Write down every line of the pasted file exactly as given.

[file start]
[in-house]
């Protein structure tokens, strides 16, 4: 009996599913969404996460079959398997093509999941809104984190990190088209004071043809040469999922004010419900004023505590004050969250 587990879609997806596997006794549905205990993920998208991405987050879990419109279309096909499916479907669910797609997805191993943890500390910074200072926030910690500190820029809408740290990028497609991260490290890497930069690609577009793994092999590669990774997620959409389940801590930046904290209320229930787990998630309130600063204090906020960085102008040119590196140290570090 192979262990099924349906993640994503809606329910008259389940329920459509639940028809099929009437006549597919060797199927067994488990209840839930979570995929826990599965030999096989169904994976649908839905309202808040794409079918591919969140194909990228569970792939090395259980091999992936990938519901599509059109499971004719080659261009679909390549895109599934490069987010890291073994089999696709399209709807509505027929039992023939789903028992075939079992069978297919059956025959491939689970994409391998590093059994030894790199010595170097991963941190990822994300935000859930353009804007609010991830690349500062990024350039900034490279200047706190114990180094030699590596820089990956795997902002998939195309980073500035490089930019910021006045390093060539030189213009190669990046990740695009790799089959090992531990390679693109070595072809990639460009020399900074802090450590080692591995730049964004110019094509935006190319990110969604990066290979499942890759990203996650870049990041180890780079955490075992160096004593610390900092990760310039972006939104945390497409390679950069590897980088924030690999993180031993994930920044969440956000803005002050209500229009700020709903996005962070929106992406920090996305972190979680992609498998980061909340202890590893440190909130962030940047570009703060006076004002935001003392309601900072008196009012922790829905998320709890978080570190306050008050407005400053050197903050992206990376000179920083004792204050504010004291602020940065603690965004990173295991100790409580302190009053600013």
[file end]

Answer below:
[in-house]
């Protein structure tokens, strides 16, 4: 009996599913969404996460079959398997093509999941809104984190990190088209004071043809040469999922004010419900004023505590004050969250 587990879609997806596997006794549905205990993920998208991405987050879990419109279309096909499916479907669910797609997805191993943890500390910074200072926030910690500190820029809408740290990028497609991260490290890497930069690609577009793994092999590669990774997620959409389940801590930046904290209320229930787990998630309130600063204090906020960085102008040119590196140290570090 192979262990099924349906993640994503809606329910008259389940329920459509639940028809099929009437006549597919060797199927067994488990209840839930979570995929826990599965030999096989169904994976649908839905309202808040794409079918591919969140194909990228569970792939090395259980091999992936990938519901599509059109499971004719080659261009679909390549895109599934490069987010890291073994089999696709399209709807509505027929039992023939789903028992075939079992069978297919059956025959491939689970994409391998590093059994030894790199010595170097991963941190990822994300935000859930353009804007609010991830690349500062990024350039900034490279200047706190114990180094030699590596820089990956795997902002998939195309980073500035490089930019910021006045390093060539030189213009190669990046990740695009790799089959090992531990390679693109070595072809990639460009020399900074802090450590080692591995730049964004110019094509935006190319990110969604990066290979499942890759990203996650870049990041180890780079955490075992160096004593610390900092990760310039972006939104945390497409390679950069590897980088924030690999993180031993994930920044969440956000803005002050209500229009700020709903996005962070929106992406920090996305972190979680992609498998980061909340202890590893440190909130962030940047570009703060006076004002935001003392309601900072008196009012922790829905998320709890978080570190306050008050407005400053050197903050992206990376000179920083004792204050504010004291602020940065603690965004990173295991100790409580302190009053600013």